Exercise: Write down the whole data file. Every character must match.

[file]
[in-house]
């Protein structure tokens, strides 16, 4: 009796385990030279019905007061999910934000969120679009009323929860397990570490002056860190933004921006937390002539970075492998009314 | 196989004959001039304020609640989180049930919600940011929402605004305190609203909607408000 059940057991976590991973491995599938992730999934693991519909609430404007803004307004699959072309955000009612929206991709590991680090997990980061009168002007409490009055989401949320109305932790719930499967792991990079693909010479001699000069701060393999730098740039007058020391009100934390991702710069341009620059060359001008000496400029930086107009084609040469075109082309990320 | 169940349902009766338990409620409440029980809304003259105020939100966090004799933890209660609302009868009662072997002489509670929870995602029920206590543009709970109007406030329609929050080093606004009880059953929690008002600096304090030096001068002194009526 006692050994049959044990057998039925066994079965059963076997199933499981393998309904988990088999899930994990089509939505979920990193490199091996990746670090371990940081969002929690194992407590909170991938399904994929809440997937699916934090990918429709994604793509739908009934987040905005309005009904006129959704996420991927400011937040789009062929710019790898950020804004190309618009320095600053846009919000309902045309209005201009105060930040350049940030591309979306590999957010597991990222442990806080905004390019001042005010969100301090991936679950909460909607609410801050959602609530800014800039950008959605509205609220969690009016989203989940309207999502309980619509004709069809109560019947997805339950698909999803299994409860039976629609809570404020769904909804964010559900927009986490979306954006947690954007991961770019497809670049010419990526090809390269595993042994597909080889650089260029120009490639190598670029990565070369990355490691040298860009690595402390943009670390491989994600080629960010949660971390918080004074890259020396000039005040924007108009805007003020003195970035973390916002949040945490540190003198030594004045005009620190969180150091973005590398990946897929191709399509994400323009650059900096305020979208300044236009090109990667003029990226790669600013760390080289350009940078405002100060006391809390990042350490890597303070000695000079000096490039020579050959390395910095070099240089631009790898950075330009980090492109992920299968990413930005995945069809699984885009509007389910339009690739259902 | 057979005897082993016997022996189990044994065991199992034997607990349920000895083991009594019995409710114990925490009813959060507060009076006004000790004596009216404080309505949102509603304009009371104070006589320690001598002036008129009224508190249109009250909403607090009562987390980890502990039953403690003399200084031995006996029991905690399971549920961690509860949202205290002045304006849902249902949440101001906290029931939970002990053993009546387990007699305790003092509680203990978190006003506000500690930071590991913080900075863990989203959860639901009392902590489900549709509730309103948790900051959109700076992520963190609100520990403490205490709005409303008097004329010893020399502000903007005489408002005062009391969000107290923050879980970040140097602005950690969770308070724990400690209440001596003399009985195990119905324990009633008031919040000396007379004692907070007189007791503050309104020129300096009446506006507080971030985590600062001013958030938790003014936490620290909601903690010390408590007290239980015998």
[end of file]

[in-house]
């Protein structure tokens, strides 16, 4: 009796385990030279019905007061999910934000969120679009009323929860397990570490002056860190933004921006937390002539970075492998009314 | 196989004959001039304020609640989180049930919600940011929402605004305190609203909607408000 059940057991976590991973491995599938992730999934693991519909609430404007803004307004699959072309955000009612929206991709590991680090997990980061009168002007409490009055989401949320109305932790719930499967792991990079693909010479001699000069701060393999730098740039007058020391009100934390991702710069341009620059060359001008000496400029930086107009084609040469075109082309990320 | 169940349902009766338990409620409440029980809304003259105020939100966090004799933890209660609302009868009662072997002489509670929870995602029920206590543009709970109007406030329609929050080093606004009880059953929690008002600096304090030096001068002194009526 006692050994049959044990057998039925066994079965059963076997199933499981393998309904988990088999899930994990089509939505979920990193490199091996990746670090371990940081969002929690194992407590909170991938399904994929809440997937699916934090990918429709994604793509739908009934987040905005309005009904006129959704996420991927400011937040789009062929710019790898950020804004190309618009320095600053846009919000309902045309209005201009105060930040350049940030591309979306590999957010597991990222442990806080905004390019001042005010969100301090991936679950909460909607609410801050959602609530800014800039950008959605509205609220969690009016989203989940309207999502309980619509004709069809109560019947997805339950698909999803299994409860039976629609809570404020769904909804964010559900927009986490979306954006947690954007991961770019497809670049010419990526090809390269595993042994597909080889650089260029120009490639190598670029990565070369990355490691040298860009690595402390943009670390491989994600080629960010949660971390918080004074890259020396000039005040924007108009805007003020003195970035973390916002949040945490540190003198030594004045005009620190969180150091973005590398990946897929191709399509994400323009650059900096305020979208300044236009090109990667003029990226790669600013760390080289350009940078405002100060006391809390990042350490890597303070000695000079000096490039020579050959390395910095070099240089631009790898950075330009980090492109992920299968990413930005995945069809699984885009509007389910339009690739259902 | 057979005897082993016997022996189990044994065991199992034997607990349920000895083991009594019995409710114990925490009813959060507060009076006004000790004596009216404080309505949102509603304009009371104070006589320690001598002036008129009224508190249109009250909403607090009562987390980890502990039953403690003399200084031995006996029991905690399971549920961690509860949202205290002045304006849902249902949440101001906290029931939970002990053993009546387990007699305790003092509680203990978190006003506000500690930071590991913080900075863990989203959860639901009392902590489900549709509730309103948790900051959109700076992520963190609100520990403490205490709005409303008097004329010893020399502000903007005489408002005062009391969000107290923050879980970040140097602005950690969770308070724990400690209440001596003399009985195990119905324990009633008031919040000396007379004692907070007189007791503050309104020129300096009446506006507080971030985590600062001013958030938790003014936490620290909601903690010390408590007290239980015998």